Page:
Wednesday, February 26, 2014

Texas State University: Admission Record for 16th Consecutive Year

Chanell Heeter
February 26, 2014
News Story #3

With the most diverse student body in the school's history alongside an enrollment of 35,568 students for the 2013 fall semester, Texas State University has set an admission record for its 16th consecutive year.

President Denise M. Trauth said she was gratified to see how many incoming students are choosing to attend Texas State University. “This new high in student enrollment demonstrates that Texas State continues to be a leading university in the state,” she said in a statement. Students and families continue to recognize Texas State's educational experience as well as its exceptional value.

The number of students attending Texas State wasn't a primary influence for student Chelsey Kidder, who was attracted to the university's beautiful campus. “The river was the icing on the cake,” she said.

Timry Gunter, junior, said it was the city of San Marcos that motivated her to attend the university. Due to the increased enrollment, Texas State’s student body continues to grow and diversify. Stephen Torres, junior, knew the campus was initially big in size, but was unaware of the number of students Texas State acquired.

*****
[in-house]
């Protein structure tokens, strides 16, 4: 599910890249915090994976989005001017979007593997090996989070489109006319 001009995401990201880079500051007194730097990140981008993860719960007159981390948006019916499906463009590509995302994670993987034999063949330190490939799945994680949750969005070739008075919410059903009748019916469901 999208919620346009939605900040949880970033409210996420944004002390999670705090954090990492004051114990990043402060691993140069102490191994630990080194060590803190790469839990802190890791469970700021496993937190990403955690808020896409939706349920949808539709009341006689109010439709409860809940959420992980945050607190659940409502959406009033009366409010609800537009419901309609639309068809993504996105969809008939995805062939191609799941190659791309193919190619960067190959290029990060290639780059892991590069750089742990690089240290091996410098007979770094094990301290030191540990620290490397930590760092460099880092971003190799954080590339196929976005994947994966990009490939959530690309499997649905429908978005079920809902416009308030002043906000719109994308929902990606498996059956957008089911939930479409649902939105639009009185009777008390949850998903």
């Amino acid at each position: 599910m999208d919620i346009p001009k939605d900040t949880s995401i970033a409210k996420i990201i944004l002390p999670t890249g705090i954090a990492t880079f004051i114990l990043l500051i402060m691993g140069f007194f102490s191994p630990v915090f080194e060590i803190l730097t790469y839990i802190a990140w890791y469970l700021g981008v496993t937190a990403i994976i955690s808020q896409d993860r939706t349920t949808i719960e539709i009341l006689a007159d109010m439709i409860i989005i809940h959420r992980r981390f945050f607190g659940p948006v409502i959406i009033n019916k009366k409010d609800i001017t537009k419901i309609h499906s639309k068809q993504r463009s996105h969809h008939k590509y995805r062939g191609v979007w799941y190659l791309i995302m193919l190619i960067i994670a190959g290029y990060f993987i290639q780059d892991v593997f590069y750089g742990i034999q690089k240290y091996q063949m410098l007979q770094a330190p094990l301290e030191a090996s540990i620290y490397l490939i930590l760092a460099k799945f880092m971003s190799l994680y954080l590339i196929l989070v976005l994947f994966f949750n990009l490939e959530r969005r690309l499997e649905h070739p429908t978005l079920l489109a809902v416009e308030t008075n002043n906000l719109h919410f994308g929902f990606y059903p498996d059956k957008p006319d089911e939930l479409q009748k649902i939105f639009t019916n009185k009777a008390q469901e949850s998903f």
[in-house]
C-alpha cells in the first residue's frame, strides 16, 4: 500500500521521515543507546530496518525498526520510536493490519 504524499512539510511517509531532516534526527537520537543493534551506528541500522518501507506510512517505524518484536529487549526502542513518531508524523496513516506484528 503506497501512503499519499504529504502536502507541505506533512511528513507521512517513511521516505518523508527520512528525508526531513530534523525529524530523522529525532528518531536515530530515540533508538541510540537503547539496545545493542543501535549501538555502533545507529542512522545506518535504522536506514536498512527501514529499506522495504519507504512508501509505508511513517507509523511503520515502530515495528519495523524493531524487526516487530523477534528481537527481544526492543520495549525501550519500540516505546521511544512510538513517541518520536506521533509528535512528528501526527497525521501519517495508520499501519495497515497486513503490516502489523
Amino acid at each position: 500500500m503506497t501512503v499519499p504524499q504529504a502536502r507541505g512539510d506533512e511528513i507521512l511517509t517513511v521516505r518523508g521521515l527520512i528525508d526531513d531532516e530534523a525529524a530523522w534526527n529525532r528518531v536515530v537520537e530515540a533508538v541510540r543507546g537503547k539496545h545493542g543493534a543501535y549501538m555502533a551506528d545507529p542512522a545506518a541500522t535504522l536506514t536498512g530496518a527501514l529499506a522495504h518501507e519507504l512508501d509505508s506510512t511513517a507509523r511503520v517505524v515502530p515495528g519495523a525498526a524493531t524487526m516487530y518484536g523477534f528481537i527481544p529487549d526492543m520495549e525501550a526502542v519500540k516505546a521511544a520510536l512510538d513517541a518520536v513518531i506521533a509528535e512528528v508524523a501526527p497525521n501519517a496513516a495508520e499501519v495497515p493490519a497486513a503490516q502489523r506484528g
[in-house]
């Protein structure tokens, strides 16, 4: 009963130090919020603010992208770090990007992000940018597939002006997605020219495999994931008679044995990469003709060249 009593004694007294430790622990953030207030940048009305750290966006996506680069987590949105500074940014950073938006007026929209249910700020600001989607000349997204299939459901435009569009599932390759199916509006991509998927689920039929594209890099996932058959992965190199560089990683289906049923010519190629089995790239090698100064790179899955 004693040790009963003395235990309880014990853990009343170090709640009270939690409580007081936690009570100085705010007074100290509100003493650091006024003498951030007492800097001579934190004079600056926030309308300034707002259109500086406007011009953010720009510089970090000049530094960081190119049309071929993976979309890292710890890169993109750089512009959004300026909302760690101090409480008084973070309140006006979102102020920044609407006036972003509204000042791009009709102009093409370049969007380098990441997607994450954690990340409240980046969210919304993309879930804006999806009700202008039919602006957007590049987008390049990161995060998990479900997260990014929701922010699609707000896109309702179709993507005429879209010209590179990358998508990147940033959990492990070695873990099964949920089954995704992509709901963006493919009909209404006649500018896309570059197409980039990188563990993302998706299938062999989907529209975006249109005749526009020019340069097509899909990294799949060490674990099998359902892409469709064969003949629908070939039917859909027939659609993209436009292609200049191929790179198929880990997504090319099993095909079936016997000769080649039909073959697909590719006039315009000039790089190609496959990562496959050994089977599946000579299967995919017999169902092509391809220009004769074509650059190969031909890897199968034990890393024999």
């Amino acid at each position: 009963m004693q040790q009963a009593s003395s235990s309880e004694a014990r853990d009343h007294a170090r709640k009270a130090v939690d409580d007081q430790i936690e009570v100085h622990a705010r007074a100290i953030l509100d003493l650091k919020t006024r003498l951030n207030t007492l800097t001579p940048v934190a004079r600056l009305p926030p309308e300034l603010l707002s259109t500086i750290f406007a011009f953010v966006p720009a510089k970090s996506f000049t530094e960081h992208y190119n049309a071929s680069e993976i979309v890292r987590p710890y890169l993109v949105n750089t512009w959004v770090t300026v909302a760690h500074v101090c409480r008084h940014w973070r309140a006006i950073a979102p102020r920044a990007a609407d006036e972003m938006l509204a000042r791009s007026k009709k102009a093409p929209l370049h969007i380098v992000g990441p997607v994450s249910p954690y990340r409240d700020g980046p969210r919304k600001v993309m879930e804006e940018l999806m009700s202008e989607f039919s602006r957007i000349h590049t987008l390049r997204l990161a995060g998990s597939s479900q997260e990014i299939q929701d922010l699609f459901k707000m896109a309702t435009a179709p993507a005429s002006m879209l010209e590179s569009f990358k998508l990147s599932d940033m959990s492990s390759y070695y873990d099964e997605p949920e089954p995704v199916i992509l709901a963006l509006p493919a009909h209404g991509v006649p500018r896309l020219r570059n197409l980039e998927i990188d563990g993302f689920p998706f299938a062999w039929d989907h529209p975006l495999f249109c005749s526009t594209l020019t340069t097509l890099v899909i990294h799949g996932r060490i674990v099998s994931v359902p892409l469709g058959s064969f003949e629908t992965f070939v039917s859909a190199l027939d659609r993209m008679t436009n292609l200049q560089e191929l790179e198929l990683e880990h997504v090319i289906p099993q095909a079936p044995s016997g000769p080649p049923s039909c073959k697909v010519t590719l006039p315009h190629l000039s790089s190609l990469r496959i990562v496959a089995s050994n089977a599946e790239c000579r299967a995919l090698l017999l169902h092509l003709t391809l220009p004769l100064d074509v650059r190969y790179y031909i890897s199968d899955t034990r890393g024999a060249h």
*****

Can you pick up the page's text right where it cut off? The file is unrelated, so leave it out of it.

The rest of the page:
For students like Colby Gober, who has been at Texas State for three years, he became realized how much of an impact the size of the university had on him. “It has definitely affected me,” he said. “The amount of construction and traffic with both students on campus and around the streets... I have seen the growth and change.”
Gober also thinks standards at Texas State will be raised so it can become a better school with the increased number of students.
Rhodes Coons, a student, identified the enrollment record as a negative concept. “There (are) too many people,” Coons said. “They should make it harder to get into.”
Tyler Stevenson, 21, said he likes Texas State's growth in popularity, but the university should begin making accommodations for the increase in students.
Torres agrees with Stevenson. “They should add more buses and more parking, so it's easier to get to and from the campus,” said Torres.

Texas State Provost Eugene Bourgeois said it's important for the university's institutions of higher learning to adequately reflect the growing diversity as the demographics of Texas continue to shift. “We are most pleased that our efforts to recruit students from all backgrounds has led to a truly diverse population at Texas State,” Bourgeois said in a statement.

Efrain Balderrama, senior, wants to see Texas State University become one of the top three schools in Texas within the next five years.

“I want Texas State to be one of the biggest and the best,” he said, “Let it grow.”

No comments:

Post a Comment